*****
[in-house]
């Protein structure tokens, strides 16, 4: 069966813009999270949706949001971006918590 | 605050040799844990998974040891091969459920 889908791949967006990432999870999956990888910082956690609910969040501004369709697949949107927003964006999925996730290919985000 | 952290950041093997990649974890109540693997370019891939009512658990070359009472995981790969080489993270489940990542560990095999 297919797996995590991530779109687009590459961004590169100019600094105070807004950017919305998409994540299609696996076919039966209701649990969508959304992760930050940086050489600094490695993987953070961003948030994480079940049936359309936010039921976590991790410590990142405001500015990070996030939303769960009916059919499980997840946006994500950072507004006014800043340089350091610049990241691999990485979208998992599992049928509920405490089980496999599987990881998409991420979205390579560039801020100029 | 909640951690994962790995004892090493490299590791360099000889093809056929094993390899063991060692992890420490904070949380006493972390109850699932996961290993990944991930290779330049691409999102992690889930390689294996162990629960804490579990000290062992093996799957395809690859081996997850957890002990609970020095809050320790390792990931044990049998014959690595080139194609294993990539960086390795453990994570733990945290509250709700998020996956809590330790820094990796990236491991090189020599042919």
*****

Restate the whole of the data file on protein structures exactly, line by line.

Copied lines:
[in-house]
């Protein structure tokens, strides 16, 4: 069966813009999270949706949001971006918590 | 605050040799844990998974040891091969459920 889908791949967006990432999870999956990888910082956690609910969040501004369709697949949107927003964006999925996730290919985000 | 952290950041093997990649974890109540693997370019891939009512658990070359009472995981790969080489993270489940990542560990095999 297919797996995590991530779109687009590459961004590169100019600094105070807004950017919305998409994540299609696996076919039966209701649990969508959304992760930050940086050489600094490695993987953070961003948030994480079940049936359309936010039921976590991790410590990142405001500015990070996030939303769960009916059919499980997840946006994500950072507004006014800043340089350091610049990241691999990485979208998992599992049928509920405490089980496999599987990881998409991420979205390579560039801020100029 | 909640951690994962790995004892090493490299590791360099000889093809056929094993390899063991060692992890420490904070949380006493972390109850699932996961290993990944991930290779330049691409999102992690889930390689294996162990629960804490579990000290062992093996799957395809690859081996997850957890002990609970020095809050320790390792990931044990049998014959690595080139194609294993990539960086390795453990994570733990945290509250709700998020996956809590330790820094990796990236491991090189020599042919």